Mycobacterium vaccae Vaccine Prevents Tuberculosis in HIV Positive People with Prior BCG Vaccination

A large trial in Tanzania found that a multiple-dose vaccination series using Mycobacterium vaccae was safe and partially effective -- a 39% risk reduction -- in preventing tuberculosis (TB) in HIV positive adults who had received the minimally effective BCG vaccine as children, researchers reported in the January 28, 2010 advance online edition of AIDS.

HIV positive individuals, especially those with advance immune suppression, are at elevated risk for TB, which is a leading cause of death for people with HIV/AIDS worldwide.

Charles Ford von Reyn from Dartmouth Medical School and fellow investigators with the DarDar Study Group assess the safety and efficacy of a multiple-dose vaccine containing whole inactivated Mycobacterium vaccae, non-pathogenic bacteria related to Mycobacterium tuberculosis(the cause of TB) in people with HIV. Prior vaccine studies in HIV negative populations have produced mixed results.

The researchers hypothesized that the M. vaccae vaccine might strengthen pre-existing immune response triggered by the Bacille Calmette-Guerin (BCG) vaccine. BCG is a routine childhood vaccination in many countries (not including the U.S.). It provides only modest (and typically temporary) protection at best, and has demonstrated lower efficacy in resource-limited regions closer to the equator.

The Phase 3 DarDar (Dartmouth/Dar es Salaam) trial -- sponsored by the U.S. National Institute of Allergy and Infectious Diseases -- included 2013 HIV positive patients seen at an outpatient facility in Dar es Salaam, Tanzania. Participants had a CD4 cell count of at least 200 cells/mm3 and had a scar indicating prior BCG vaccinations. They were randomly assigned (1:1) to received 5 intradermal injections of the M. vaccae vaccine or placebo over the course of a year.

Participants were followed every 3 months for a median of 3.3 years. They received regular tuberculin skin tests, and those with reactions of 5 mm or larger (indicating TB infection) received isoniazid for 6 months.

The primary study end-point was disseminated (spread outside the lungs) tuberculosis. Definite and probable TB were secondary end-points.


The trial was stopped ahead of scheduled due to slow accrual of cases of disseminated tuberculosis and significant protection against definite tuberculosis.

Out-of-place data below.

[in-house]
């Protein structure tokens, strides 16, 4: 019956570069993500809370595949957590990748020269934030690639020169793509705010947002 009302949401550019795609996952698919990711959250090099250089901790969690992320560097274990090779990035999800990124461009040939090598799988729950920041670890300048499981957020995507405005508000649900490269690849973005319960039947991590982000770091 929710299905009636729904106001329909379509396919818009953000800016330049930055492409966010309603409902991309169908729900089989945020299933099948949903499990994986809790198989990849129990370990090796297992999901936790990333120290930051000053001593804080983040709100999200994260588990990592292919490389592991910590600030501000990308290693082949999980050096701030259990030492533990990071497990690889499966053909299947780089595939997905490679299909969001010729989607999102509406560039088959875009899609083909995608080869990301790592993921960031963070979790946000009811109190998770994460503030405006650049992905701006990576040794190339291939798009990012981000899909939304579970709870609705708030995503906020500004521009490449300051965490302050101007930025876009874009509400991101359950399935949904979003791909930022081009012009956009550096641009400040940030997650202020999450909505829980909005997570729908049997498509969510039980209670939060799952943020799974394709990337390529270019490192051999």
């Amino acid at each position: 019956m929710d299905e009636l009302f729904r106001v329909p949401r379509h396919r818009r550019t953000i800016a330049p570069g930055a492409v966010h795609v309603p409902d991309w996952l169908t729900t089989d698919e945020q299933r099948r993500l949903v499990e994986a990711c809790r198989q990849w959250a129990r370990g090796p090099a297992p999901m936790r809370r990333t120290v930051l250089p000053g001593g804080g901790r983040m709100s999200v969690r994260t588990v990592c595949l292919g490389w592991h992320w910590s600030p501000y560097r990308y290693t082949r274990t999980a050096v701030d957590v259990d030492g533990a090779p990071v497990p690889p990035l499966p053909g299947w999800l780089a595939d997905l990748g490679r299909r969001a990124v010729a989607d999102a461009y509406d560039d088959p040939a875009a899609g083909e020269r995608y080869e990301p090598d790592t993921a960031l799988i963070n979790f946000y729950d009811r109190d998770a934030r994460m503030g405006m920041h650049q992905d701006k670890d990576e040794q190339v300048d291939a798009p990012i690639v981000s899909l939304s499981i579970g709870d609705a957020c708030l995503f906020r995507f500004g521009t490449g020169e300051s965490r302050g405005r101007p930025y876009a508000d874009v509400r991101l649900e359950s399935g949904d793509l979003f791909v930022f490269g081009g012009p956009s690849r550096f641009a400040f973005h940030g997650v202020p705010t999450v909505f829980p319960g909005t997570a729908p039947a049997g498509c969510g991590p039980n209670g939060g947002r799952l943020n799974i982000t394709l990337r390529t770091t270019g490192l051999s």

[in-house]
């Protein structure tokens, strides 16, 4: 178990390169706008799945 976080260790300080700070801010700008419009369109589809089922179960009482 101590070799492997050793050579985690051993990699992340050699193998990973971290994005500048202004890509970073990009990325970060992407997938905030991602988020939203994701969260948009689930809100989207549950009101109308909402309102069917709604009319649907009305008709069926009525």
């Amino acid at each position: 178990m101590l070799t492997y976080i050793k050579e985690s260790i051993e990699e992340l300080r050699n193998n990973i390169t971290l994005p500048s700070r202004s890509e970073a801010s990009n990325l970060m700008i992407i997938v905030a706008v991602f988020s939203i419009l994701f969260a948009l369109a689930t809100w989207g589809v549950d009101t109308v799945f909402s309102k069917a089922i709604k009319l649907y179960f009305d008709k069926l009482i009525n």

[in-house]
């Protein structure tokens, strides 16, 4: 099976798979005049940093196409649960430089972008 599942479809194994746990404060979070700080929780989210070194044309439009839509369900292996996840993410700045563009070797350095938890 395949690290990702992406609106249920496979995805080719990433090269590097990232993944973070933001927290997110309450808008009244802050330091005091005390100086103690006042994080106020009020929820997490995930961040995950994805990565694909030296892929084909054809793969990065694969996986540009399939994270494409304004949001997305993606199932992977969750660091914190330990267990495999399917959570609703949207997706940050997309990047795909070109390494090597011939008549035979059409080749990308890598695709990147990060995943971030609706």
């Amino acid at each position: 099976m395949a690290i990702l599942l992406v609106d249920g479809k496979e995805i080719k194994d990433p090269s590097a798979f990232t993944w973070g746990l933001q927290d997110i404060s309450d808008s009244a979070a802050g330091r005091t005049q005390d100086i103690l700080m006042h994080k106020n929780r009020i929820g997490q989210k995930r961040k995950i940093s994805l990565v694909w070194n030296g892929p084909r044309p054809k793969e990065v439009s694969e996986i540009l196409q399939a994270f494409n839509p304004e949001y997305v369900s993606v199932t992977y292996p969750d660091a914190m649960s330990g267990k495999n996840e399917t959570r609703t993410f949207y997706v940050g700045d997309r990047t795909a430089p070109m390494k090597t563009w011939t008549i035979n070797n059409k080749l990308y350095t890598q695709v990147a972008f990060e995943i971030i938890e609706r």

• 7 people in the M. vaccae vaccine group developed disseminated TB compared with 13 in the placebo group, yielding a hazard ratio (HR) of 0.52, indicating the risk was reduced by about half; due to small numbers, however, the difference did not reach statistical significance (P = 0.16).
  • 33 people in the vaccine group and 52 people in the placebo group were diagnosed with definite TB, a hazard ratio of 0.61, or a 39% decrease, which was significant (P = 0.03).
  • 48 people in the vaccine group and 40 in the placebo group were considered to have probable TB -- a slightly increased risk (HR 1.17), though the difference again was not statistically significant (P = 0.46).
  • M. vaccae immunization was well tolerated, with no adverse effect on CD4 cell count or HIV viral load and serious adverse event rates similar to those of the placebo group.

Based on these findings, the researchers concluded, "Administration of a multiple-dose series of M. vaccae to HIV-infected adults with childhood Bacille Calmette-Guerin immunization is safe and is associated with significant protection against definite tuberculosis."

"These results provide evidence that immunization with a whole cell mycobacterial vaccine is a viable strategy for the prevention of HIV-associated tuberculosis," they added.

"Since development of a new vaccine against tuberculosis is a major international health priority, especially for patients with HIV infection, we and our Tanzanian collaborators are very encouraged by the results of the DarDar Study," von Reyn said in a press release issued by Dartmouth.

Dartmouth Medical School, Hanover, NH; Muhimbili University of Health and Allied Sciences, Dar es Salaam, Tanzania; Tufts University School of Medicine, Boston, MA; University of Vermont, Burlington, VT; Boston University School of Public Health, Boston, MA; National Public Health Institute, Helsinki, Finland; National Institute for Health and Welfare, Helsinki, Finland.



C von Reyn, L Mtei, RD Arbeit, and others (DarDar Study Group). Prevention of tuberculosis in Bacille Calmette-Guerin-primed, HIV-infected adults boosted with an inactivated whole-cell mycobacterial vaccine. AIDS (Abstract). January 28, 2010 (Epub ahead of print).

Other Sources

Dartmouth College. New vaccine effective in preventing TB in African patients with HIV infection. News release. January 29, 2010.

Kaiser Family Foundation. Experimental Vaccine Reduced TB Rate Among HIV-Positive People In Tanzania, Study Finds. Kaiser Daily Global Health Policy Report. February 1, 2010.